A Chattanooga bus that takes a mobile CT scanner to test for lung cancer in rural and underserved communities in Tennessee and Georgia has gained the attention of the White House as part of President Joe Biden's goal to reduce cancer deaths by at least 50% over the next 25 years.
Lung cancer is the leading cause of cancer death, killing more people each year than colon, breast and prostate cancers combined, according to the American Cancer Society, and Tennessee has one of the highest rates of new lung cancer cases each year.
But Dr. Rob Headrick, chief of thoracic surgery at CHI Memorial, said in a phone interview the chance of lung cancer survival improves dramatically when the disease is caught and treated early. That's why CHI Memorial came up with a way to bring lung cancer screening technology and education to those who would otherwise struggle to access the service.
The "Breathe Easy" mobile lung CT coach, which started in Chattanooga in 2018, was recognized as part of Biden's reignited Cancer Moonshot to "jump-start progress on the nearly 10 million screenings in the United States that were missed as a result of the pandemic, and to work to ensure that all Americans equitably benefit from the tools we have to prevent, detect and diagnose cancer," according to a White House news release.
Headrick recently returned to Chattanooga after meeting with other leaders, providers and cancer researchers in Washington to share how the project got up and running so it could serve as a model for other health systems across the country.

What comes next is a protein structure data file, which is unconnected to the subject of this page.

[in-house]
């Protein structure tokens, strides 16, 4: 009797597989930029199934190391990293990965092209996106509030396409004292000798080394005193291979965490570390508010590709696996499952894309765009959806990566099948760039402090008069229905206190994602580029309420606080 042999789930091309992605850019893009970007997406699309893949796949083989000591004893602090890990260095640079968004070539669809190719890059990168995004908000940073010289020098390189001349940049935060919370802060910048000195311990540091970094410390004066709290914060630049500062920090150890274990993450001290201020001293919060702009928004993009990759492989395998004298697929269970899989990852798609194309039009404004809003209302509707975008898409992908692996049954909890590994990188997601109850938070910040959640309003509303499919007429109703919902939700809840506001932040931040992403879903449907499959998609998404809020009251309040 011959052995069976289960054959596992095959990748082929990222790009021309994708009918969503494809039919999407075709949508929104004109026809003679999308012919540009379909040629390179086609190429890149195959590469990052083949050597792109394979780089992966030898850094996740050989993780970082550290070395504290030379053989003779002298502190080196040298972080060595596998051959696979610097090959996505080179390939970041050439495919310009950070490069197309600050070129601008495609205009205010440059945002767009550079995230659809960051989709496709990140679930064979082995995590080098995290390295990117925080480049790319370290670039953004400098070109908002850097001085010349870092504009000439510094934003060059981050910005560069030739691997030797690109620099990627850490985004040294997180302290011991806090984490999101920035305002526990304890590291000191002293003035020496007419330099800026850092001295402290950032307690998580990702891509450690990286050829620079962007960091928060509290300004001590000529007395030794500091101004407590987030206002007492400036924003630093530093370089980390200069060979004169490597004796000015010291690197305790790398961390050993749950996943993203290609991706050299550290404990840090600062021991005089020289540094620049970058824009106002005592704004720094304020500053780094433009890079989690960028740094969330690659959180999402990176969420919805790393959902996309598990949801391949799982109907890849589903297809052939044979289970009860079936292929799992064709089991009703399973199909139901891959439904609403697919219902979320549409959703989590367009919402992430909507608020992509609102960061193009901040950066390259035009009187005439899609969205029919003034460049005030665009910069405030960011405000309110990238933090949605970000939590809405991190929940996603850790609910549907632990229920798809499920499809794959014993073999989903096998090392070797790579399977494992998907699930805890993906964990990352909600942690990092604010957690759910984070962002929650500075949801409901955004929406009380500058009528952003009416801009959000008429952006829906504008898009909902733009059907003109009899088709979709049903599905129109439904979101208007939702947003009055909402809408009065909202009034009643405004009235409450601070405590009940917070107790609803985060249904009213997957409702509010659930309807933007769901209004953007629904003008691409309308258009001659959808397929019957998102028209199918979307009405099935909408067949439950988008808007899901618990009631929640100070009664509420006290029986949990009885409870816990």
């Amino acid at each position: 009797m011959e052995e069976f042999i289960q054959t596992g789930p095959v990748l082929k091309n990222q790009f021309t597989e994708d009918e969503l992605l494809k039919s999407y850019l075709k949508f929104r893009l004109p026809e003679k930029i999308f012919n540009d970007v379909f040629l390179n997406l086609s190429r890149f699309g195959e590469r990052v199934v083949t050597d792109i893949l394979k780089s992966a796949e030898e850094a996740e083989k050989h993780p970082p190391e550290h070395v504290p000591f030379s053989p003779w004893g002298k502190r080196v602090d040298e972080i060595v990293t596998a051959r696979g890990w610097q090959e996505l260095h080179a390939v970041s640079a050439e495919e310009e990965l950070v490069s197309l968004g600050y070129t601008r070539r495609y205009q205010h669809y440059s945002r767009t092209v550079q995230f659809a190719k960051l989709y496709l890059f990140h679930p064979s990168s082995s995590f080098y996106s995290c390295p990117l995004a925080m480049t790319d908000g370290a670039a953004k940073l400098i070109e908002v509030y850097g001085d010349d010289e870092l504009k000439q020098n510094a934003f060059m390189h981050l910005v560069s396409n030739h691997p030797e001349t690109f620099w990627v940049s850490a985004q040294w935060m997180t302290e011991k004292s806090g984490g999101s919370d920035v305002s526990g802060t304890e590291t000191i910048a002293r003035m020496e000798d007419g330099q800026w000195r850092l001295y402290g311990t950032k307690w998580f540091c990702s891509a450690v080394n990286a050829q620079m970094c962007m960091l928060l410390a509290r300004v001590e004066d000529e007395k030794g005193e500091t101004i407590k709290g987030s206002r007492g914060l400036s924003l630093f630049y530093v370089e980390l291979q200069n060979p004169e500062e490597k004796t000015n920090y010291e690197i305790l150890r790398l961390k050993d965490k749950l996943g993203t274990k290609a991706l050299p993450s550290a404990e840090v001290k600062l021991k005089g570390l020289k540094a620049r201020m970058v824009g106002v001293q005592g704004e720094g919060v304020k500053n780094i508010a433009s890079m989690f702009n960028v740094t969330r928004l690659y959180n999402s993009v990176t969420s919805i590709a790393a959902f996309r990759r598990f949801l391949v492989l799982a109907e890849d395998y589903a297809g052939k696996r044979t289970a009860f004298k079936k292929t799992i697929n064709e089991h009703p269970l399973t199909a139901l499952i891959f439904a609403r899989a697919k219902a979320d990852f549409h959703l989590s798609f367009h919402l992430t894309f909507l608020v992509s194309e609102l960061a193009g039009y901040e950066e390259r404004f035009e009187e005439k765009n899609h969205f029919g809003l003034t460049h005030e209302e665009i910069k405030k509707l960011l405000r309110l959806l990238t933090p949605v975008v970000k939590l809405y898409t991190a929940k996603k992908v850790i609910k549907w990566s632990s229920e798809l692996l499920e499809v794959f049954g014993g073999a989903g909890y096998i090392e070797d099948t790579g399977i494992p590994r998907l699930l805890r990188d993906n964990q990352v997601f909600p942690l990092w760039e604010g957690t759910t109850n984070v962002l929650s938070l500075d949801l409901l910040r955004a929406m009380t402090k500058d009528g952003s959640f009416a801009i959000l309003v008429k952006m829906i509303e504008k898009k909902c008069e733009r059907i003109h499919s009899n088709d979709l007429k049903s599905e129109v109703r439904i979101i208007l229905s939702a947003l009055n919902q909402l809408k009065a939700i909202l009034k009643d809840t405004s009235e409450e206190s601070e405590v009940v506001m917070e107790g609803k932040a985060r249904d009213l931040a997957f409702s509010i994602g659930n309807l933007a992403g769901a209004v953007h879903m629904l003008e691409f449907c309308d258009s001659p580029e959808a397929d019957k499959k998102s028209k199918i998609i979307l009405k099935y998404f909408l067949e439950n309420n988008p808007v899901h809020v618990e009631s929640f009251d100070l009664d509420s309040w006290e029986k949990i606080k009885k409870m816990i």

"They recognize that simply focusing on lung screening, which is doable today, will get us a significant part of the way towards that goal," he said.
In addition to helping connect patients to needed care, Headrick said screening for lung cancer is money well spent because detecting lung cancer earlier makes it less costly to treat.
Chattanooga lung screening bus
"My father died of a sudden heart attack, and a lot of people with coronary heart disease may never even reach the hospital, but 100% of lung cancer patients are going to come to a hospital for care," Headrick said. "For stage three or four (lung cancer), you're looking at treatment that's millions of dollars. It's toxic, there's a lot of complexity to it and it is unlikely to save their life."
While mobile health care isn't new, Headrick said it took several years to figure out how to take a piece of technology as heavy and sensitive as a CT machine on the road every day to different locations in rural and mountainous areas.
Donors helped get the project started, and the technology turned out to be more robust than officials thought. The vehicle itself took on a lot of wear and tear, he said.
"So we took all those lessons learned and went back to the drawing board and used it to create what's now a commercially reproducible bus that has all the same tools in place with an ability to perform up to standards for a 10-year lifespan," Headrick said.
The next step was to scale up to reach more people, but the pandemic struck. What at first was another hurdle actually benefited the mobile screening effort, Headrick said, because people who were avoiding hospitals out of fear of COVID-19 were much more willing to be screened by the mobile unit.
Headrick said the project ultimately gained the attention of the White House once the group partnered with the private sector to build a second bus.
"There's a way of using these private-public partnerships to focus on a goal that gets us back to doing what America does best," he said. "And what better example than having Chattanooga sit at that table and help lead one piece of it. For me, it was probably, professionally, one of the most exciting days of my career."